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Kids' Stuff: Toys and the Changing World of American Childhood
by Gary Cross
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Amazon.com Amazon.com Review (ISBN 0674898303, Hardcover)Let the reader beware: after perusing Kids' Stuff, you'll never again be able to cruise the aisles of Toys "R" Us with an untroubled soul. In this history of toys, author Gary Cross relates a joyless world of useless plastic objects and manipulative advertising aimed at children. He begins with a discussion of how the concept of toys has changed since the 19th century, positing that toys are a prime example of a consumer economy run amok. What started out as the manufacture of toys meant to function as educational tools (i.e., building blocks, Legos, etc.) has metamorphosed into Barbies, Power Ranger action figures, and the latest knockoffs from Disney-animated films. What's worse, Cross says, is that parents have virtually been removed from the equation as toy manufacturers first decide what kind of toys to make and then market them directly to children via Saturday-morning cartoons and the backs of cereal boxes. Kids' Stuff is a grim look at the world of childhood and the manufactured fantasies that fuel it.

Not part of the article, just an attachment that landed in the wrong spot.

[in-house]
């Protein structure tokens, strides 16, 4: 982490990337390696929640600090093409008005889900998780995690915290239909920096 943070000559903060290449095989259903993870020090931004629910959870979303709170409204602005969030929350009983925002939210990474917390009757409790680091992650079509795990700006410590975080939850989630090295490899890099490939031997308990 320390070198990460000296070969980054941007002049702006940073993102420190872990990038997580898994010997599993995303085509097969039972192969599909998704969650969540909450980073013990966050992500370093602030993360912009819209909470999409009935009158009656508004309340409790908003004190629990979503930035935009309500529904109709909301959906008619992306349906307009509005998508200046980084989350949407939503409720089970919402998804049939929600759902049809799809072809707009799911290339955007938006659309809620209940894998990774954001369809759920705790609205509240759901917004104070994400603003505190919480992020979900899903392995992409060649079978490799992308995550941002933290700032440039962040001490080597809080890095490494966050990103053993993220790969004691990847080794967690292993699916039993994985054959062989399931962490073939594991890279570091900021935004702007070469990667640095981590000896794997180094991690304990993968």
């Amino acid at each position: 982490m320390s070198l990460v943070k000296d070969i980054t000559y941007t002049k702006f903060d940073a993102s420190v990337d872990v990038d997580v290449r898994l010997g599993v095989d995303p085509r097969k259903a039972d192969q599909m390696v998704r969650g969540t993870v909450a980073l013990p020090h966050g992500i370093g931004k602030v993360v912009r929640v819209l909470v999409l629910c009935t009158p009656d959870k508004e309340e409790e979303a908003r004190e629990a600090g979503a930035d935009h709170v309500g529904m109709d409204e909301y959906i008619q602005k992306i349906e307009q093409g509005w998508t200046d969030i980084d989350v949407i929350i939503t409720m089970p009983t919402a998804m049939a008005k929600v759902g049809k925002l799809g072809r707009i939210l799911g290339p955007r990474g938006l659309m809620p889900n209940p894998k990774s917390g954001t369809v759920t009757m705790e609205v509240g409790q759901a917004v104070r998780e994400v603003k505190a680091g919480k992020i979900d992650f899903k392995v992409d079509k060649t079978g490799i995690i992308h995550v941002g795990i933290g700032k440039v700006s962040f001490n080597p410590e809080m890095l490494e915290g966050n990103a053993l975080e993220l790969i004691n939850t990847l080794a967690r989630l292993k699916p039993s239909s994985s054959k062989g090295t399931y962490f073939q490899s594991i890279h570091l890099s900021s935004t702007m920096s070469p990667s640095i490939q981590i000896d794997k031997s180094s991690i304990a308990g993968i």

(retrieved from Amazon Thu, 12 Mar 2015 18:23:38 -0400)
When a letter arrives for unhappy but ordinary Harry Potter, a decade-old secret is revealed to him that apparently he's the last to know. His parents were wizards, killed by a Dark Lord's curse when Harry was just a baby, and which he somehow survived. Leaving his unsympathetic aunt and uncle for Hogwarts, a wizarding school brimming with ghosts and enchantments, Harry stumbles upon a sinister adventure when he finds a three-headed dog guarding a room on the third floor. Then he hears of a missing stone with astonishing powers which could be valuable, dangerous, or both. Ages 9+
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